“I Guess You Can Say That’s True!”: The Day I Met the Real Arnold Palmer
During the first throes of my lifelong love affair with golf, Arnie was my idol, my first favorite, a hero to me then, and far more than a King. Arnie was God. My dad had bought me an Arnold Palmer golf glove, its smooth, white cabretta leather emitting a pungent odor that I find impossible to name or compare with anything else. I would sleep wearing that multi-colored/umbrella-embroidered Arnold Palmer golf glove. One could say Arnie and the game of golf had an equal grip on me.
The image of Arnold Palmer remained fresh in my mind after the conclusion of the 2022 Arnold Palmer Invitational at Bay Hill, which I enjoyed riveted to my TV. An equally vivid memory is the hour I spent with the King many years ago interviewing him about golf clubs, his own and his history with them, and his Arnold Palmer Golf Equipment Company. That interview took place at The Wilshire Country Club in Los Angeles in 1996, during the tournament week of the PGA Senior Tour unfolding there, and remains one of the highlights of my golf writing career.
I was the Editor-in-Chief of Petersen’s Golfing Magazine, and knowing the (then called) Senior Tour was coming to L.A., I decided to see if I could interview Arnold Palmer during the tournament week. The publication would feature him on the cover, and the interview would focus on the King’s own golf equipment company. Arnie’s illustrious secretary Doc Giffin told me, “Arnold will do it. Just find him during one of the practice days of the tournament at Wilshire C.C. and arrange for a time when he’s free to talk.” So, early in the tournament week, I delivered a note with copies of Petersen’s Golfing Magazine to the Beverly Hills Hotel, where Arnie was staying.
“This is for Mr. Palmer. He and I have an interview scheduled this week at the tournament.” The hotel’s desk clerk said he’d deliver them.
Thursday morning, there he was…The King, on the far-right side of the Wilshire Country Club driving range, pounding one driver after another, each shot rifling off the persimmon driver he still used with his signature low bullet-draw shape as if the ball itself were signing Arnie’s name onto the air.
I waited until he took a break from his machine-like ballistic booming, then walked up to him and then said: “Mr. Palmer? I’m Andy Brumer, Editor of Petersen’s Golfing Magazine. Doc Giffin said you’re aware I’m here to interview you about your golf equipment company.”
“Who are you? I don’t know anything about any interview. I’m practicing.”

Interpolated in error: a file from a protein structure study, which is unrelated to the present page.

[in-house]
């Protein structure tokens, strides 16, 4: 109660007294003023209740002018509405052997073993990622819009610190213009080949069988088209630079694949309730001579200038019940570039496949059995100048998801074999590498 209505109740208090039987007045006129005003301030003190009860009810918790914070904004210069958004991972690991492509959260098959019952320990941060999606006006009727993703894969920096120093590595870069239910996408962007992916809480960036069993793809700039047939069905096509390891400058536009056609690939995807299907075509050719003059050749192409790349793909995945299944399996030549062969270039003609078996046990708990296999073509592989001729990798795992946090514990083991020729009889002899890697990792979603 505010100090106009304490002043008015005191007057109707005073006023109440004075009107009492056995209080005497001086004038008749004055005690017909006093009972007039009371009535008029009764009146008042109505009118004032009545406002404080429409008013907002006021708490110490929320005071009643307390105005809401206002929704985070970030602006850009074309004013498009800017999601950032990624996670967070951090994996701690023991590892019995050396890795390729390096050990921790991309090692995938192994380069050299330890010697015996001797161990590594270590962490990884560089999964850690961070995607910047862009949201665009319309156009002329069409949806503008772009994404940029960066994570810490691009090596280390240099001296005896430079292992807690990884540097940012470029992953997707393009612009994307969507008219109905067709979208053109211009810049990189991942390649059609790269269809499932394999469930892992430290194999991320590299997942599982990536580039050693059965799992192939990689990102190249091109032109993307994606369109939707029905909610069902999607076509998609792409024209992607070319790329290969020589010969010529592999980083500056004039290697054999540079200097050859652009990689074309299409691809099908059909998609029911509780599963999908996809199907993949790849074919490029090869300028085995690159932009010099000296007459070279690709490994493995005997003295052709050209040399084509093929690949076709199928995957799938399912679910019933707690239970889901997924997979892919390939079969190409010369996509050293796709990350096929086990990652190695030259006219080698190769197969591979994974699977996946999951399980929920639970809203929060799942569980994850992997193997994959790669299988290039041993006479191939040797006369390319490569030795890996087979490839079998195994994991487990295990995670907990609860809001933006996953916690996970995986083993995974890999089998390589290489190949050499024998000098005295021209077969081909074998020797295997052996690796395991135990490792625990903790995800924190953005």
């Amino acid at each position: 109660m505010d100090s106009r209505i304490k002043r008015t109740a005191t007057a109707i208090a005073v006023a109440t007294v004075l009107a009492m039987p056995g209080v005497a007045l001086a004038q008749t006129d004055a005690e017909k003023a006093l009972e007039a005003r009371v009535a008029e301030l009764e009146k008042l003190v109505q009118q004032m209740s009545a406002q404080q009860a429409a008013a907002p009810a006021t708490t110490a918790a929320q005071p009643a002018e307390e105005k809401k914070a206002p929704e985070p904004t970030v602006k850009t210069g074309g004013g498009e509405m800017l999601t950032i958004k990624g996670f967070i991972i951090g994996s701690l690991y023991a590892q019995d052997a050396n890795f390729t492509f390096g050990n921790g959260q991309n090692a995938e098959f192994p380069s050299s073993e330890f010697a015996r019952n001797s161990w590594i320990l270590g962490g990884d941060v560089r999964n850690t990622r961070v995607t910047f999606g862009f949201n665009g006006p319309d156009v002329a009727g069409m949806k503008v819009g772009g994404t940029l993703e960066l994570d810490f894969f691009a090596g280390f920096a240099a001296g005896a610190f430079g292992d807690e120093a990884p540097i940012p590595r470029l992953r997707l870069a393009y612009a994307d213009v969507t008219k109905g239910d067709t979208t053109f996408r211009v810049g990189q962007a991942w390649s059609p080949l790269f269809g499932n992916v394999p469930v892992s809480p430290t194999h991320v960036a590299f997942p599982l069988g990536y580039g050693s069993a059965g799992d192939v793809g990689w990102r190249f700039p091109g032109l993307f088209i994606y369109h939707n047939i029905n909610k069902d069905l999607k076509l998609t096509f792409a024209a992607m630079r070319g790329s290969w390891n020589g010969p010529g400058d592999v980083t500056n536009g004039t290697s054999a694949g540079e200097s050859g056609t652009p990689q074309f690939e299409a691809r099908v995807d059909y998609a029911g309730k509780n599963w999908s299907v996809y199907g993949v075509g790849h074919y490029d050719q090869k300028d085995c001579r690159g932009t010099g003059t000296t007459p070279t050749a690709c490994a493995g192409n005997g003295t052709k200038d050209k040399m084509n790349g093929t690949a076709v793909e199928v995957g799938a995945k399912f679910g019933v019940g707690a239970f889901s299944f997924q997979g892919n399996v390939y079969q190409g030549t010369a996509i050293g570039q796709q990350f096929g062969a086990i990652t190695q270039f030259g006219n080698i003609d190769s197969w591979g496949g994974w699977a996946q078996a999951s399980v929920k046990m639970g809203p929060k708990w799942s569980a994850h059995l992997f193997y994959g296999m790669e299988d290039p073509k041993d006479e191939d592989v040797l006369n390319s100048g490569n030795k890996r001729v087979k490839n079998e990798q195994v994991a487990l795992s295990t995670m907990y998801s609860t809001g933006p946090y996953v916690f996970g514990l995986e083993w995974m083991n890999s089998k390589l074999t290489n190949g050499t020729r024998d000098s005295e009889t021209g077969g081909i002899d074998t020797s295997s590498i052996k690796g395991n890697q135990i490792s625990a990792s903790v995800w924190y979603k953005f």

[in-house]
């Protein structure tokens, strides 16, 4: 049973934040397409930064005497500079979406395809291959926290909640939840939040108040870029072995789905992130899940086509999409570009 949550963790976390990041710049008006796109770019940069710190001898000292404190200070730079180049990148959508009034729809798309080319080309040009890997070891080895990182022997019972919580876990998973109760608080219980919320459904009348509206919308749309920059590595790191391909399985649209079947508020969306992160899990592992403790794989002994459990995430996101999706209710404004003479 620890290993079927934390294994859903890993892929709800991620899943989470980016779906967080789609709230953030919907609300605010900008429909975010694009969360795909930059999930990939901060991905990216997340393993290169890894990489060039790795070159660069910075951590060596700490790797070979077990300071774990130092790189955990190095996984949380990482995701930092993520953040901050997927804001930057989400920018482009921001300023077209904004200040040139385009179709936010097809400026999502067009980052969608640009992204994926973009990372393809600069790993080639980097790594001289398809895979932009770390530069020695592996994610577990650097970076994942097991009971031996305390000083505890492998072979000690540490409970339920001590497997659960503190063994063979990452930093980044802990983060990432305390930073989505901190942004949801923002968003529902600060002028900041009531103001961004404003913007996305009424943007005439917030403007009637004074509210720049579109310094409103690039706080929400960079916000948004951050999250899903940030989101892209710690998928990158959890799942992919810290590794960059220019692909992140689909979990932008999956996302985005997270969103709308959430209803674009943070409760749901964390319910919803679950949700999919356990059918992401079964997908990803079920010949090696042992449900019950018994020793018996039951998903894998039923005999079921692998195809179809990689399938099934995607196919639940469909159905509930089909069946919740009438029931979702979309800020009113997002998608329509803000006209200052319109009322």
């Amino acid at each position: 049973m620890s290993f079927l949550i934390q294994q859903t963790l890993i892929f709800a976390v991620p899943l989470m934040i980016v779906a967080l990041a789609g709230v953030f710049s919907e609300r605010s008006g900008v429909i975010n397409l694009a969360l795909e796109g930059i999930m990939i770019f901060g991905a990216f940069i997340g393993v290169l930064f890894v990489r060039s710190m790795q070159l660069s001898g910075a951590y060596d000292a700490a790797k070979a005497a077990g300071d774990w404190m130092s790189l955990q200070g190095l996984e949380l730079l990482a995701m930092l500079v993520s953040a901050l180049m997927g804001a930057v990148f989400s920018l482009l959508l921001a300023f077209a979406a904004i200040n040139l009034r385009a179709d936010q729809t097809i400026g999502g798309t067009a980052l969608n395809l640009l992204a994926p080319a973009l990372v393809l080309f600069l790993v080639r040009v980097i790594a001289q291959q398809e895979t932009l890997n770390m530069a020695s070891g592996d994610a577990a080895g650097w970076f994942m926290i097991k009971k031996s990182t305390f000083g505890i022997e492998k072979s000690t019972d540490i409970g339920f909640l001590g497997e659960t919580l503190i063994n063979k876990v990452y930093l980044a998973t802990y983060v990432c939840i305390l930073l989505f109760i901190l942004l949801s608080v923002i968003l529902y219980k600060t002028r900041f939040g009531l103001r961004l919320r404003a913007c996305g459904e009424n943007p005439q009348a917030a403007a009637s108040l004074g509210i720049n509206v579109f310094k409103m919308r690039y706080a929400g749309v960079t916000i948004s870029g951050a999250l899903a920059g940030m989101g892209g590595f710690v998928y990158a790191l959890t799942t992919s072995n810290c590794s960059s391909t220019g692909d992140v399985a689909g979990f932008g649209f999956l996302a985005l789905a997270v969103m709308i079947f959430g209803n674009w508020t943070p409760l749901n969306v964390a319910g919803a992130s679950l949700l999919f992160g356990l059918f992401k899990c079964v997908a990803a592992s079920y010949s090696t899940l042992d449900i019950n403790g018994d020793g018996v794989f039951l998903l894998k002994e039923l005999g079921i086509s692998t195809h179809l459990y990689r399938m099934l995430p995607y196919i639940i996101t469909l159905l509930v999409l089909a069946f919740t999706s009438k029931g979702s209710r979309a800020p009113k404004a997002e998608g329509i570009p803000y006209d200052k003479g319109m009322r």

He did not divert his eyes from his practice station, his Holy Land, and I struggled to accept the irony. How often had I heard that “Arnie treats the bellhop the same way he treats the President of the United States”?
“Maybe’s he’s hit a few too many away from the center of his clubface?” I thought, trying to rationalize the snub. I knew I had to give it another try.
“Well…. sir,” I muttered reverently, “Doc Giffin assured me you knew about this interview. Did you happen to get the copies of my magazine I left for you at your hotel?”
“What magazine?” Arnie snapped, but with a whiff of confusion in his voice. I did understand all the commitments he had to keep during a tournament week.
Well aware of my place in the pecking order of all things Arnold Palmer, I decided not to force this interview request further.
The bellhop, the President…and me.
“I’m really sorry, Mr. Palmer, please forgive the interruption.”
“Smack…. click, wop/wallop… those blistering drives sung off the King’s driver face and serenaded me as I walked away from him on the range.
“When do you want to do it?” I heard Arnie’s inimitable voice lilting toward me.
“Whenever you want,” I turned around and said.
“Let’s do it now.”
I followed him into the Wilshire Country Club’s clubhouse, the nooks and crannies he knew as if he owned the place (perhaps he did). He opened the door to a small card room, and we sat across a small round table. Out came my little micro-cassette tape recorder. Distracted and impatient, Arnie fidgeted with the gold Rolex on his left wrist before folding his hands into one massive fist. Perfectly synchronized (and, I figured, well-practiced), he sighed a bit, raised his eyebrows, and flared his nostrils as if to say, “So?”
“What is your memory of your first set of golf clubs?” I asked.
“My mother cut down her Patty Berg Wilson’s women’s clubs for me when I was a boy.”
“How are things going with the Arnold Palmer Golf equipment company these days?”
“How did you decide on the multi-colored umbrella for your company’s logo,” I asked tersely.
“Every other one that we wanted was taken, and the idea was, ‘we’re all under the same umbrella of golf.’”
I sensed a human opening, so I took a chance.
“Well, you could say that umbrella has been up and down a few times during your career, right?
Mr. Palmer began to laugh and laugh, very loudly, a belly laugh.
“I guess you can say that’s true,” he said, his face lighting up.
But here’s the point, I think he realized his dismissiveness, if not his rudeness towards me, wasn’t called for, and he re-entered the interview with an amazing amount of attentiveness, focus, and multi-sentenced answers. For example, responding to my question about his being a real tinkerer with his equipment,” he said, “I’ve won golf tournaments in which I didn’t have one club in my bag on Sunday that I had started with on Thursday, not even the putter.”
Coda; Later that afternoon
The tournament PR man approached me in the media press room.
“Mr. Palmer is going to host a little gathering of a few golf writers early this evening upstairs in the clubhouse and he’s invited you to attend.”
I felt like the President of the United States.